I got a cool entrepreneurial gift under the Christmas tree that I’d love to share with all of you. (Thanks, Mom and Dad…I mean Santa!) It’s a great book called Cooking Up a Business: Lessons From Food Lovers who Turned Their Passion into a Career—And How You Can, Too.
Written by former food editor at O, the Oprah Magazine and Reader’s Digest-turned-author and media entrepreneur Rachel Hofstetter, Cooking Up a Business combines stories of food companies that began in the past 10 years or so during our era of social media and advice for how readers can get cooking with their own food businesses.
As a foodie with an English degree and a ton of entrepreneurial spirit (I even interned at a granola company the summer before my senior year of college), I was excited to receive this gift and spent Christmas night reading it. I have often wondered what it would be like to start my own food company, and reading Cooking Up a Business has reminded me that the process of creating, launching and scaling a business is both challenging and rewarding. Everything from tinkering with product ingredients to considering which markets to sell in (both in the business sense and the grocery store sense!) to adhering to health and safety regulations—it’s all in a day’s work for these foodie entrepreneurs!
My favorite company stories are Love Grown Foods, which sells oat clusters and hot oats, and Justin’s Nut Butters. Maddy D’Amato and Alex Hasulak, the founders of Love Grown Foods began their entrepreneurial journey while dating in college. Their decision to start a company together at fairly young ages is inspiring to me. I also love their brand—they infuse love and cheerfulness in everything they do!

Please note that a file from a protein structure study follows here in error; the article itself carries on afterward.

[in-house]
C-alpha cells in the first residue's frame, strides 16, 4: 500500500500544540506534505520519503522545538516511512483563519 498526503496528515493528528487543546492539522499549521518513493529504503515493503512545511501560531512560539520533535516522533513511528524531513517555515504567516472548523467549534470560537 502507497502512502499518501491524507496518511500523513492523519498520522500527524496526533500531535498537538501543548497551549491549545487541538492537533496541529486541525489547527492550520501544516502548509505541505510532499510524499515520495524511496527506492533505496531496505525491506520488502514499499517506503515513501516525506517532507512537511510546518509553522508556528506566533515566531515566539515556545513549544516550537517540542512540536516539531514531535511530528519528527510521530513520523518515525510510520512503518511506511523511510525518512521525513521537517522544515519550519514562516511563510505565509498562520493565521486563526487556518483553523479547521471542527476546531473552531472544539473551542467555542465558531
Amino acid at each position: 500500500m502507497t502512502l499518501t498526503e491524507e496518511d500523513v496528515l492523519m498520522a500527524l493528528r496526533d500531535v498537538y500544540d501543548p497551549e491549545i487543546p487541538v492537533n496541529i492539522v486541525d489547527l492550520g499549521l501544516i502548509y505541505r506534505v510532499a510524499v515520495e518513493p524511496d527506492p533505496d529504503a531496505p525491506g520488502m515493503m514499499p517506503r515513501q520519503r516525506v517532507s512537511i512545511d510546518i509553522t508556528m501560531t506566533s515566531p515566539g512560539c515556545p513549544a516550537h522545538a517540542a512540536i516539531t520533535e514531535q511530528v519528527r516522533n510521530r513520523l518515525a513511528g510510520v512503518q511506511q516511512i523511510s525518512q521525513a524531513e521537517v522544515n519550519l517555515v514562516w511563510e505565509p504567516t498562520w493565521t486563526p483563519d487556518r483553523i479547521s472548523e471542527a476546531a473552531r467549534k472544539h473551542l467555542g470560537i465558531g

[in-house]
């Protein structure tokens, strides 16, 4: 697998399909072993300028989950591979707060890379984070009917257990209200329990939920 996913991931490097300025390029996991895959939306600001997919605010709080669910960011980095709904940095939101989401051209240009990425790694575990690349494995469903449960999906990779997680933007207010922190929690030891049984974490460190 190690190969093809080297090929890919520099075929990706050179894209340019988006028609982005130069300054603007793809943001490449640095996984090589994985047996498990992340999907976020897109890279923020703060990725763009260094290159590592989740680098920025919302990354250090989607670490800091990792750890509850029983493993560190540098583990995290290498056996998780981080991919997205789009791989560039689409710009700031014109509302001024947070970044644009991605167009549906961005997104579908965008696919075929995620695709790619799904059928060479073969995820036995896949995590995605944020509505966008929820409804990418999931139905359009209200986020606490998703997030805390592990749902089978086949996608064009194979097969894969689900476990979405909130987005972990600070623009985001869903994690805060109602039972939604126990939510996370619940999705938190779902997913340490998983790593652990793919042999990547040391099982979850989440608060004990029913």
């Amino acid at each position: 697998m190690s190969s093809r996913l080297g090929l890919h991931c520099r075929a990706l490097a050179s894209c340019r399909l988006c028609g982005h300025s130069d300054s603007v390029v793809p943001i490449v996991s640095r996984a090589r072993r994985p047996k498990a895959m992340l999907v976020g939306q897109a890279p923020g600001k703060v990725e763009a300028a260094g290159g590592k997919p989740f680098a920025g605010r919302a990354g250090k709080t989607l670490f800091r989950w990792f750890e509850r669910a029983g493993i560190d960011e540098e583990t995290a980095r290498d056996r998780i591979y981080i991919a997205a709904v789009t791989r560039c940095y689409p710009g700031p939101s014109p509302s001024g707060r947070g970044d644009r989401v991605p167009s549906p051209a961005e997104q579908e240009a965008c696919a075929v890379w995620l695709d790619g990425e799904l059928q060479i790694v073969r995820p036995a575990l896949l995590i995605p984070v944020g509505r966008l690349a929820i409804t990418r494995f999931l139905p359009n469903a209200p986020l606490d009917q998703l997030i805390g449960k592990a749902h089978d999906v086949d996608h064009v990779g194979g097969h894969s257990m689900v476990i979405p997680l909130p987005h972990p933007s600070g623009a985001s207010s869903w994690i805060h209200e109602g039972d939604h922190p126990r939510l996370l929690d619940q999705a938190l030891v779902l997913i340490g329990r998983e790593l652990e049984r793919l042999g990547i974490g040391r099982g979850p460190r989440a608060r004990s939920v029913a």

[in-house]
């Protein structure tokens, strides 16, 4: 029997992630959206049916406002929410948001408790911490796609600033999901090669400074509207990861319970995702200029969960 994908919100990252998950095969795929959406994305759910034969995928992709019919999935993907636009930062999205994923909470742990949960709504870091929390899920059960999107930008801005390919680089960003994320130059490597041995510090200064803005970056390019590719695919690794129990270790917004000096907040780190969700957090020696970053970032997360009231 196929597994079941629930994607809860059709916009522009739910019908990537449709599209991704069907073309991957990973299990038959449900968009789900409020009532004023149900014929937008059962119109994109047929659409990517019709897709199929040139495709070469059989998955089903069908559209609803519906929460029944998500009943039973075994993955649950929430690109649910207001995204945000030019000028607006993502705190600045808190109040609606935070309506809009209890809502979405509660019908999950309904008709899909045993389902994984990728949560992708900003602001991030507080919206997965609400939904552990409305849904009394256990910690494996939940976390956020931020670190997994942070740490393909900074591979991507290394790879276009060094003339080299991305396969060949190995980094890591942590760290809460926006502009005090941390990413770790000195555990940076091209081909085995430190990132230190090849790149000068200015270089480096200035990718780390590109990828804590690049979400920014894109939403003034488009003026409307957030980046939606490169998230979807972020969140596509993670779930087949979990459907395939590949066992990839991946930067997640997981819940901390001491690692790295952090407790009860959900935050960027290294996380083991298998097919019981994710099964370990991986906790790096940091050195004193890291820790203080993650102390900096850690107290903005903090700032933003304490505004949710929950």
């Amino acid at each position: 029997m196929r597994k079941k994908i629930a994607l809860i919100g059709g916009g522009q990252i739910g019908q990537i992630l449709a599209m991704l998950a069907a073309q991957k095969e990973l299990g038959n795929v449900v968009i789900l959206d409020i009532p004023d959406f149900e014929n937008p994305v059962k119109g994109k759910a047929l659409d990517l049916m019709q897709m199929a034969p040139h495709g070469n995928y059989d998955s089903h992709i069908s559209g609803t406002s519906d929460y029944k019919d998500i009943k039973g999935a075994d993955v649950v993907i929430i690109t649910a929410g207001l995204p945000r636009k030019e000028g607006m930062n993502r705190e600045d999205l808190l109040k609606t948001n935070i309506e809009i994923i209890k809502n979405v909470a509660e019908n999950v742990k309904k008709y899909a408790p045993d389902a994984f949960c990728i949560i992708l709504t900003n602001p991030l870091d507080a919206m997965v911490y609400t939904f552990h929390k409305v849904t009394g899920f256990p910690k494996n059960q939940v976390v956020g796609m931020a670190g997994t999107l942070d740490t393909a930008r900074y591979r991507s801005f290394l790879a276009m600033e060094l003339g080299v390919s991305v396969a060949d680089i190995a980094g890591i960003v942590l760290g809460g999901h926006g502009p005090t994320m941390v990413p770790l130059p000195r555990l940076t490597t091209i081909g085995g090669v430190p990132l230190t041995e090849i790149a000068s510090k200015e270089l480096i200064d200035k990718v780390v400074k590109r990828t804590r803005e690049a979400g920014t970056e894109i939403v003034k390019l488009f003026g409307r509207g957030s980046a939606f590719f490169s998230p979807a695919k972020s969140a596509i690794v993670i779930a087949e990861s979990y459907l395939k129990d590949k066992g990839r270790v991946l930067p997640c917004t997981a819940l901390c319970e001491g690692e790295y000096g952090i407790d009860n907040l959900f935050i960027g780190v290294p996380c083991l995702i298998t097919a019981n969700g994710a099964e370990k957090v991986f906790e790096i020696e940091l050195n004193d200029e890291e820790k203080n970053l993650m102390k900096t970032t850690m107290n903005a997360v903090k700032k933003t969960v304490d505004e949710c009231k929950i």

As for Justin’s Nut Butters, I learned that the little details can make a big difference. The company’s eponymous founder, Justin Gold, originally marketed his nutty squeeze packs with an “energy pack” label, and they were placed next to the energy bars on Whole Foods’ shelves. But they weren’t selling. So he took out the “energy pack” label and called up the buyer at Whole Foods to request they be placed on the shelf next to the peanut butter. And voila—sales took off!
With the perfect mix of advice and narrative, this is a great guide for aspiring food entrepreneurs. My only issue” I wish I could have read even more about the companies! Each chapter boils down to approximately 20 pages (heh, get it?), and I found myself wanting to know even more about their stories. (Other companies include Kopali Organics, Tasty, Evol, Mary’s Gone Crackers, Mamma Chia, Hint, Popchips, Cameron Hughes Wine and Vosges Haut-Chocolate). Hofstetter did an awesome job with capturing the energy of each brand. I look forward to following these brands as their success progresses. If you have any extra time over your holiday break, I would definitely recommend reading this book!
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